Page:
As parents struggle to protect their children’s online privacy with social media, some may be sensitive to other resources – such as newspapers (in print or online) – that post photos of their children.
Some parents’ fears may come from recent stories such as the one in which Tennessee parents Pamela and Bernard Holland filed a suit, against Cox Media and others for using edited versions of a photo of their son with Down syndrome. Employees of the defendants used the photo (originally published legitimately on a Nashville news site) without permission and edited it to include “’offensive’ mischaracterizations.”
While this may be an extreme case, parents are wary of how their children’s photos will be used. What many do not know, according to attorney Bert P. Krages II, is that any person has a legal right to take photographs in a public place or on property for which he or she has been given permission to be present. Other people in these areas cannot have the “reasonable expectation of privacy” that they do in their homes. Children in public areas are included on his list of “permissible subjects.”
Journalists who interview children may request that release forms be signed; however, they are not required to ask parents to complete them if they take general photos in public areas. Additionally, if reporters ask parents to spell the names of their children, they are tacitly giving consent for the photos to be used because they know they are speaking with journalists.
Heather Mullinix, assistant editor at The Crossville Chronicle (Tennessee), said, “The Children’s Parade they do on the Fourth of July – I cover that almost every year. Do you get these parents’ permission? Well, I’m usually asking for these kids’ names after I get the photo, if that’s at all possible, but they are on a public street, so we’re OK.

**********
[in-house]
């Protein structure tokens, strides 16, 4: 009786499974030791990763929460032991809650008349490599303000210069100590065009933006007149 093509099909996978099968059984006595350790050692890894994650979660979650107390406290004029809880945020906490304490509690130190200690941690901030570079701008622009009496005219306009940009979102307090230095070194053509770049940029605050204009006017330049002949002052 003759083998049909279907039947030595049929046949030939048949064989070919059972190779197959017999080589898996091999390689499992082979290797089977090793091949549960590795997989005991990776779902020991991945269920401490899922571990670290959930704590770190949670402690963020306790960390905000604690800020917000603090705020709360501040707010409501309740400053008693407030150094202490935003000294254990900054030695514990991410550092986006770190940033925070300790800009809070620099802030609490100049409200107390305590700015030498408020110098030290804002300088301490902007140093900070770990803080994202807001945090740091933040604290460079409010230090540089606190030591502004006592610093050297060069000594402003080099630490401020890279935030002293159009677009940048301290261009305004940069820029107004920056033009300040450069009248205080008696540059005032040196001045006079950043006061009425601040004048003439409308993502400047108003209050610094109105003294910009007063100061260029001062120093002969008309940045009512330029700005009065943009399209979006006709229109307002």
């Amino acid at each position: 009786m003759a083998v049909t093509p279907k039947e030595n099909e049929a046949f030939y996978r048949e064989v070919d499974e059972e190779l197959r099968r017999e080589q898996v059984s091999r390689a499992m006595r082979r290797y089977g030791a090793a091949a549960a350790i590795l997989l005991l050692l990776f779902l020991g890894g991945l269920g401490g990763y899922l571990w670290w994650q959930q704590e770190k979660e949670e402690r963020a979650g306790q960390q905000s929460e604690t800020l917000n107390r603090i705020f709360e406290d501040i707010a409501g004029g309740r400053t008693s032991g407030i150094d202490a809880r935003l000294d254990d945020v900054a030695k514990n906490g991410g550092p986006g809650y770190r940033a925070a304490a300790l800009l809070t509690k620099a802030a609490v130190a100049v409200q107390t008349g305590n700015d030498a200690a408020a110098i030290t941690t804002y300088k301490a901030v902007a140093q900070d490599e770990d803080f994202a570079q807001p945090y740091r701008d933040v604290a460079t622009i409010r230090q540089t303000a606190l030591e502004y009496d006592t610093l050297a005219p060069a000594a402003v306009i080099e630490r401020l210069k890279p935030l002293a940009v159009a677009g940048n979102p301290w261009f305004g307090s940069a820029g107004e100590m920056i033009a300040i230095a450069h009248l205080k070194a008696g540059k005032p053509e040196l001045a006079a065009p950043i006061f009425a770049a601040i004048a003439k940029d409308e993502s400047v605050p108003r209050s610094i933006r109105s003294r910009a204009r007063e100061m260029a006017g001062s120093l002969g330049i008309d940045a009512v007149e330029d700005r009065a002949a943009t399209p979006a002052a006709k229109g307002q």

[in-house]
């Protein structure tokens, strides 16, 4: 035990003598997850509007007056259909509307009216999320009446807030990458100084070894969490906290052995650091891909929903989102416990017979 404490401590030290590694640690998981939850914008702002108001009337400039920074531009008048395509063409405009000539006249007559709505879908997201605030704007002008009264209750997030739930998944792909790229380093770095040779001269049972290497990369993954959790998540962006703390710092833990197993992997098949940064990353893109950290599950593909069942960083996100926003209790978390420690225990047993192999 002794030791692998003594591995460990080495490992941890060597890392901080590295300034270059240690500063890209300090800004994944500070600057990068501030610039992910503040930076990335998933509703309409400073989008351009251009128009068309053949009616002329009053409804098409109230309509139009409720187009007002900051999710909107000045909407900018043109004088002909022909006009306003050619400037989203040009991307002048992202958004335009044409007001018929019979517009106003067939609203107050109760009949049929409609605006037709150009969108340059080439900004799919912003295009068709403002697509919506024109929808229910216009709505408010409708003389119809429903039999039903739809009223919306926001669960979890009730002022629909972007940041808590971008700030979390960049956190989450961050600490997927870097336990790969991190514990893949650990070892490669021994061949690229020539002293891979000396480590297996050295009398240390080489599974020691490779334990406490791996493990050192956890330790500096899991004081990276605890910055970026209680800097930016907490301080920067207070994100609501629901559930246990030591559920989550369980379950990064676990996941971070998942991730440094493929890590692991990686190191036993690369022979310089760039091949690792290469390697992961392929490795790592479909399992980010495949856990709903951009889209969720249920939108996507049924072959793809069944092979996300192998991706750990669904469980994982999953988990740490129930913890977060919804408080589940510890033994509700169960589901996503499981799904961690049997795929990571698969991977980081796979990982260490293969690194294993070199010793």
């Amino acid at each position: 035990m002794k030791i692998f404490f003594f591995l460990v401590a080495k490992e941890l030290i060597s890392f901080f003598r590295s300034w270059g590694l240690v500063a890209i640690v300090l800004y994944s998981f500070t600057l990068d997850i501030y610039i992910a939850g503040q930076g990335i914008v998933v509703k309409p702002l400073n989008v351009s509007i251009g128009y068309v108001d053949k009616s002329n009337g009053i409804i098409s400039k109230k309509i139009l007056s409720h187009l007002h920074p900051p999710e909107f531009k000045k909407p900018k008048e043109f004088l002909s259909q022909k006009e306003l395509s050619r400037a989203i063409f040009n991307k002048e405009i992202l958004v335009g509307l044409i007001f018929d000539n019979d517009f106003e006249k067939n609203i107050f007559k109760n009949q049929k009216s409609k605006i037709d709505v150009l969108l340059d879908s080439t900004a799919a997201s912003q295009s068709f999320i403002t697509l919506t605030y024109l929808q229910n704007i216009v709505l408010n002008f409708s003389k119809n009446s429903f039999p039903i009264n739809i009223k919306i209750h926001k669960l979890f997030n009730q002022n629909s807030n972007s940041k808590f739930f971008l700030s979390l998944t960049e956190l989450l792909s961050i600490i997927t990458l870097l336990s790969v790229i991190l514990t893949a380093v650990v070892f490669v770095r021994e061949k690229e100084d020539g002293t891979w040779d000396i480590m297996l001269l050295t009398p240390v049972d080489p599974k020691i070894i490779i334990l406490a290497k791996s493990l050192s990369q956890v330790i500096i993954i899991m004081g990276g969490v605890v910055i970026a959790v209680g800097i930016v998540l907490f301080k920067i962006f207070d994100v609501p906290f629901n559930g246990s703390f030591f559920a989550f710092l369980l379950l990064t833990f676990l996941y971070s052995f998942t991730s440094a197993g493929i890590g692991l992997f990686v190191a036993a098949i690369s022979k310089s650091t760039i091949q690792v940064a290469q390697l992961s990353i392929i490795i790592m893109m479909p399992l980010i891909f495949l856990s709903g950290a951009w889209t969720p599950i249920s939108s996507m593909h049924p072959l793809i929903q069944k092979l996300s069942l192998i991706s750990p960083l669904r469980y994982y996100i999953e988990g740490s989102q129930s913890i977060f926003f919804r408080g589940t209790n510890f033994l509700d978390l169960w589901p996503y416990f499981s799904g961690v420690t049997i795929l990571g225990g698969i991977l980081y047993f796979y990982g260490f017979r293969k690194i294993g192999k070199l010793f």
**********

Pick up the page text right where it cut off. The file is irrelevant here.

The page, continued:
“I’m under no legal mandate to respect that because they put their kids in a public place on a public street, but it’s one of those common sense type things.”
Mullinix said that, if parents do ask her not to publish a photo because of extenuating circumstances, she typically complies “especially in this size market. We live here. We work here. … So you have to be responsible even if it’s legally OK. You still have to have some good sense.”
The Associated Press says that journalists do not need to seek parental consent if a newsworthy story is in progress, children are not clearly recognizable, parent contact would put children in danger, or a teenager is participating in a noncontroversial activity.
“If you participate in athletics, you typically have a waiver,” said Mullinix. That’s part of it. … A football game is a public venue.
“But if I’m doing a one-on-one interview or go into a classroom to take a picture, I’m like, ‘Hello. I’m Heather. I’m from the Chronicle.’
“I go into the schools quite a bit and do things, and I depend on [the school administration] to work with me on things.”
Krages wrote on his website, “For the most part, attempts to restrict photography are based on misguided fears about the supposed dangers that unrestricted photography presents to society.”
For parents concerned about their children’s photos being published in print or online, Mullinix said, “An ounce of prevention is best. It’s great to ask questions when a reporter wants to interview you. … Just a simple, ‘How do you plan to use this?’ Anyone legitimate would be happy to tell you why.”